Looking back on my trip now, it seems like it was so long ago. Yet at the same time didn’t I just finish yesterday? I may not have enjoyed every second, but in hindsight I sure do miss even the most miserable days. Rocky Top, GSMNP.
Foxy Shazam showing off her rain ensemble—an orange trash bag from a park ranger in Shenandoah and a hat fashioned out of a dashboard sun reflector from Walmart. She affectionately named this look “Pumpkin Spice.”
Somewhere in NH I witnessed one of the most beautiful sunsets I have ever seen. A great reward after a 19-mile day.
Sunset and trail magic whiskey on Big Bald… before being woken up at 2am by 45mph winds and my tent collapsing on me like a vacuum-seal bag. Just another day on the AT.
We woke up at 3am to summit Moosilauke at sunrise- kind of a celebration for making it through the hard stuff. We weren’t sure if it would be worth it or not, but you can imagine that we weren’t disappointed
New Hampshire really didn’t want us to leave. She brought on some hot and humid weather, dry water sources, & steeeeeep climbs to slow us down. Not to mention a mile before the Maine border I accidentally inhaled a bug and thought I was going to die choking on it before I could even make it to Maine. But New Hampshire sure did give us one last beautiful sunset!
While in Vermont, Chips and I are were in a bubble of hikers that liked shelter hopping which left awesome stealth spots like this open for us to camp at.
When I got to the top of the first climb of the day on 8/5/17, I was greeted by cotton candy skies and a nice breeze. The next climb was Bear Mountain. The last time I’d stood on top of that mountain was with my dad two years ago. It was one of the first hikes along the AT I ever went on with him. When I got to the top I scattered some of his ashes, had a good cry, and watched the twinkling stars in the incredibly clear sky for a bit. To most AT hikers Bear Mountain will be one of the least memorable mountains, but for me it will always be the most.
Getting a better view of the approaching storm from a halfway dismantled fire tower somewhere in Maine.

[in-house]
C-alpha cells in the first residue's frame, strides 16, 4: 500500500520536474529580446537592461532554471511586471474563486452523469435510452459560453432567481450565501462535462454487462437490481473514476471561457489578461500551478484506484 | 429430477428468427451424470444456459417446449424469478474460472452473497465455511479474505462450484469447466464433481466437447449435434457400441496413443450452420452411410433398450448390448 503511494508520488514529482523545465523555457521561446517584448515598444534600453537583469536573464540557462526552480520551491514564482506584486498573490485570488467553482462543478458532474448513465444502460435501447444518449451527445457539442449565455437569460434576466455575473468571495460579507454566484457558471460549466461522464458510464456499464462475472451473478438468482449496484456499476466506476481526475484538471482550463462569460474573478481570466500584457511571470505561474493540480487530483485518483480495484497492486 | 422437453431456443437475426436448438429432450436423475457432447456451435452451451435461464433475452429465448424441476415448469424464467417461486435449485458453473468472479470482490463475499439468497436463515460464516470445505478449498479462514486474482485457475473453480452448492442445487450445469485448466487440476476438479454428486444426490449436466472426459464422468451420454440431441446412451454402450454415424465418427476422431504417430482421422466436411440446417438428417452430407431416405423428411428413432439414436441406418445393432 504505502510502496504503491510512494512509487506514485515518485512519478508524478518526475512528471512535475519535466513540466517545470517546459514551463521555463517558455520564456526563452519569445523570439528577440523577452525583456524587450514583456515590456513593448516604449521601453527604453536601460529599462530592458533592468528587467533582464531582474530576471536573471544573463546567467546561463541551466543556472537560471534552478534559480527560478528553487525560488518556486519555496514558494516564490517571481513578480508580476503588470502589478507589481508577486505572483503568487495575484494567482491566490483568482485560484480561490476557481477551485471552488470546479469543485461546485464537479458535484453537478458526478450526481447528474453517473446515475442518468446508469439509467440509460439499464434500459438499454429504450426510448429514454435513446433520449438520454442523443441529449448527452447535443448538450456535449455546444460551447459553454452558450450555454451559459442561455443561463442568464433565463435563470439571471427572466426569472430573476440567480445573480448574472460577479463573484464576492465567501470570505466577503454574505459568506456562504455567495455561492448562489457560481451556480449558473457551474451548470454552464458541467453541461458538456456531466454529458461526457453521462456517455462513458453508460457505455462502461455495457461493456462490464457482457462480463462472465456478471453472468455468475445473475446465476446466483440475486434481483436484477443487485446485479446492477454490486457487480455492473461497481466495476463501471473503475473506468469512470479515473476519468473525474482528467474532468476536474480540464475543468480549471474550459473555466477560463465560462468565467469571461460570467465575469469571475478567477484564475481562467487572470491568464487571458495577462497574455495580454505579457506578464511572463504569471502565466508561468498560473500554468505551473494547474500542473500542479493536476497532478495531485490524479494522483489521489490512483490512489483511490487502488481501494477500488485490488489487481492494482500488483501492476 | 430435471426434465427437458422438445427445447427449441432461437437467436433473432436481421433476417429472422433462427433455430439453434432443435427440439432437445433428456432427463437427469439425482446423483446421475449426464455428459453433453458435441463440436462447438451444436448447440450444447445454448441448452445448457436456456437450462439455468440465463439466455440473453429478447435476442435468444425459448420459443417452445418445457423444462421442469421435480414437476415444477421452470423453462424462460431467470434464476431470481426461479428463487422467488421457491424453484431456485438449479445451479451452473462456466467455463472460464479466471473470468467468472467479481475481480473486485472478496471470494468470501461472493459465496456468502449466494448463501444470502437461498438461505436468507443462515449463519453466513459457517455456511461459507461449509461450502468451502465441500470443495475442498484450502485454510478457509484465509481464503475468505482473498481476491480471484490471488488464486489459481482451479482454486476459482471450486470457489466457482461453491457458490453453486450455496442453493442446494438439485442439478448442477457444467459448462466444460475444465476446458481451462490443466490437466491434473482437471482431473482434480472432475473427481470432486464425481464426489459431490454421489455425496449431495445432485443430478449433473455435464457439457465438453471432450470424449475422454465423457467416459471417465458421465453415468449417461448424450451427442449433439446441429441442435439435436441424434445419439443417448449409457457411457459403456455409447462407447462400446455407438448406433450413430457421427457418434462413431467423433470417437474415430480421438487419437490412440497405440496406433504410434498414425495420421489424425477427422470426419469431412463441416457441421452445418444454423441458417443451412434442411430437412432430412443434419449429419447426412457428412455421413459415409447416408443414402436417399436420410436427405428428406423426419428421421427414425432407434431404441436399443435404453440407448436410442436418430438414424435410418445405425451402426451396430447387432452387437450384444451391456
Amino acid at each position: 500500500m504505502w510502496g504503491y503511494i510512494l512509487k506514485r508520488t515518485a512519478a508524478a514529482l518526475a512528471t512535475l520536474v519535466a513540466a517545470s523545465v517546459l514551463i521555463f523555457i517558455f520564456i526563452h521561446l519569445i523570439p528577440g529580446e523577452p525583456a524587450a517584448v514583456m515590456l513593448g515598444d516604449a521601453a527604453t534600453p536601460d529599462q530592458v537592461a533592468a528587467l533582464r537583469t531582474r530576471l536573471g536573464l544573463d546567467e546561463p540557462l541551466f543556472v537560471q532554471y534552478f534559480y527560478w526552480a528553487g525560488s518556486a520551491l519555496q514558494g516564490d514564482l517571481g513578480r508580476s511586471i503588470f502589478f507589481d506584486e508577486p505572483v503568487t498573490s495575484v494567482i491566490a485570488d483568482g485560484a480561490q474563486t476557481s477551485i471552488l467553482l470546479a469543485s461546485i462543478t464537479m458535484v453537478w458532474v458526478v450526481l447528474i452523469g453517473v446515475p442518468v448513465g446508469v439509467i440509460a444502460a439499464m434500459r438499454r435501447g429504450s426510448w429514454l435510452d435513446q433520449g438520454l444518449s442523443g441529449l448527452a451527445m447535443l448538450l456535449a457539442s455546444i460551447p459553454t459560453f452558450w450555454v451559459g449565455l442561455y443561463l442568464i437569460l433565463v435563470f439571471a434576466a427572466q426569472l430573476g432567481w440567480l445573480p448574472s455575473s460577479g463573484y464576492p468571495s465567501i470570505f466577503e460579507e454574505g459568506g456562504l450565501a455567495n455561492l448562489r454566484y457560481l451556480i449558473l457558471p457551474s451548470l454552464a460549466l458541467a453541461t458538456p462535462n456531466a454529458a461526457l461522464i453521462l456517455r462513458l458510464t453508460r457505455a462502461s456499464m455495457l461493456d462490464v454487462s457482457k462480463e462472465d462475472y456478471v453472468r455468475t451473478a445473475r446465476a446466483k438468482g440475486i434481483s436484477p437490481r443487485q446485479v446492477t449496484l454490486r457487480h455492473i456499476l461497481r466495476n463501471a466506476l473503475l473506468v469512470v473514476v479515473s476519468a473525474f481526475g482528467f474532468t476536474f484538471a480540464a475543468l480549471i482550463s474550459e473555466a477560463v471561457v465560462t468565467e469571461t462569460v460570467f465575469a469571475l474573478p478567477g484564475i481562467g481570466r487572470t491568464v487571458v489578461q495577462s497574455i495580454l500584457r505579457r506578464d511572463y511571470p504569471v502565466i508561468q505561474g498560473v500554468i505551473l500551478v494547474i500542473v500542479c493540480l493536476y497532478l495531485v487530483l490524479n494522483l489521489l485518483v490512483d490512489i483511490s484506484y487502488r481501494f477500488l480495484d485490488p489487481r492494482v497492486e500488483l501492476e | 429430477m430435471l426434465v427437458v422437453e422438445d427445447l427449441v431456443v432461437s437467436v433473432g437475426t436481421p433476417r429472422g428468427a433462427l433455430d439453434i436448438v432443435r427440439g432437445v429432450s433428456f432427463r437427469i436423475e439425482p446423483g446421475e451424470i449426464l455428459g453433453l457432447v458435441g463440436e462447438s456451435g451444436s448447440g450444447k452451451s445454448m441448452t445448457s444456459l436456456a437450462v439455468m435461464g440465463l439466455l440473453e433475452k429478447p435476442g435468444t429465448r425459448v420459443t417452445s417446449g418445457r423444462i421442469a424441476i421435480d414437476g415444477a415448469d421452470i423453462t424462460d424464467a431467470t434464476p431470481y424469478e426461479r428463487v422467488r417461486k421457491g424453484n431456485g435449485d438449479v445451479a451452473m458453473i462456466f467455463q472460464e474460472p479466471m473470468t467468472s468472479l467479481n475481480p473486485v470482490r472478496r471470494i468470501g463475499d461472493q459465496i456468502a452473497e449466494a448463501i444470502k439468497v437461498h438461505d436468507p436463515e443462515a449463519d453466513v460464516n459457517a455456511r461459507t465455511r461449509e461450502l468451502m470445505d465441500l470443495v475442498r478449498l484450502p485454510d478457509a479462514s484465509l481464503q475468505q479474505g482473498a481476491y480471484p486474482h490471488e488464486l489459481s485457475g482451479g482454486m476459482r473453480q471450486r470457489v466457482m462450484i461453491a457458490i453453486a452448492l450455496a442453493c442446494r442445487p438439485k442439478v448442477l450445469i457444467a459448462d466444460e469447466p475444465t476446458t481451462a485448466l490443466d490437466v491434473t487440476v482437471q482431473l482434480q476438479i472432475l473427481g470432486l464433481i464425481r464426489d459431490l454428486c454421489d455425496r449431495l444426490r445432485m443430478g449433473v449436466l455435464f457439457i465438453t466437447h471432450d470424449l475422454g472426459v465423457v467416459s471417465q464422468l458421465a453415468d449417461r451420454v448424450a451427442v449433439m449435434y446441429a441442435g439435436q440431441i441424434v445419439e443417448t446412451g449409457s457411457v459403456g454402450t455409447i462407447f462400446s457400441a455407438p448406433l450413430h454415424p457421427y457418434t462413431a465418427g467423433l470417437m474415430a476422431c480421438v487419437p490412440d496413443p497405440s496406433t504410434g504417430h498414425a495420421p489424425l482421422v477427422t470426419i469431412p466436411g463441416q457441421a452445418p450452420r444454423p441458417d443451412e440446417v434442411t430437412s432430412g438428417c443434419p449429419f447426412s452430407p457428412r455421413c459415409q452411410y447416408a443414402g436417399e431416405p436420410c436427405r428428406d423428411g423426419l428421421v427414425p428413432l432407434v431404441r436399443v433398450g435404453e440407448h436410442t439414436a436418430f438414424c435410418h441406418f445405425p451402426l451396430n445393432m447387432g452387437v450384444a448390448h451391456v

I woke up early to hike up Mt Washington and caught this at sunrise coming out of Ethan Pond Shelter.
Wonderland of snow in the Tennessee mountains
After getting crushed by an early spring blizzard, we summoned Blood mountain and enjoyed, for a few frigid seconds, one of my favorite views of the entire trail. Soon thereafter we were in warm cabins at Neels Gap drinking coffee and eating chili.
The Scales in Virginia, just north of Grayson Highlands. Rainy, foggy day in the rolling hills and cow pastures of southern VA. Walking through what was essentially a cloud, I️ could see there was something up ahead on the trail but couldn’t make out what. Turns out it was an eerily and ghostly (due to the fog) random and unfenced herd of longhorn cattle (with tiny calves!) I️t was amazing and scary and awesome.
The only sun we got for the first week in Maine. It was gray and cold and windy and awful and that’s how I imagined this entire state would be and all I wanted was to get to Katahdin. This was one of those incredible moments, a mile before camp, that reminded me why the numb fingers and wet slippery rock of a trail was worth it.
This is the sunrise (ft. Venus) coming up just beyond Katahdin. We were on the steepest part of the climb here, right before reaching the table lands. We had started climbing at 3am to get to the summit around sunrise, and it was the most incredible and magical experience to climb with the sun like that, on top of all the emotions from finishing.
Sunrise atop Big Cedar Mountain north of Woody Gap. I had been off trail for three days recovering from norovirus so it was great to be back with Mother Nature. We would continue on to Neel Gap later that day.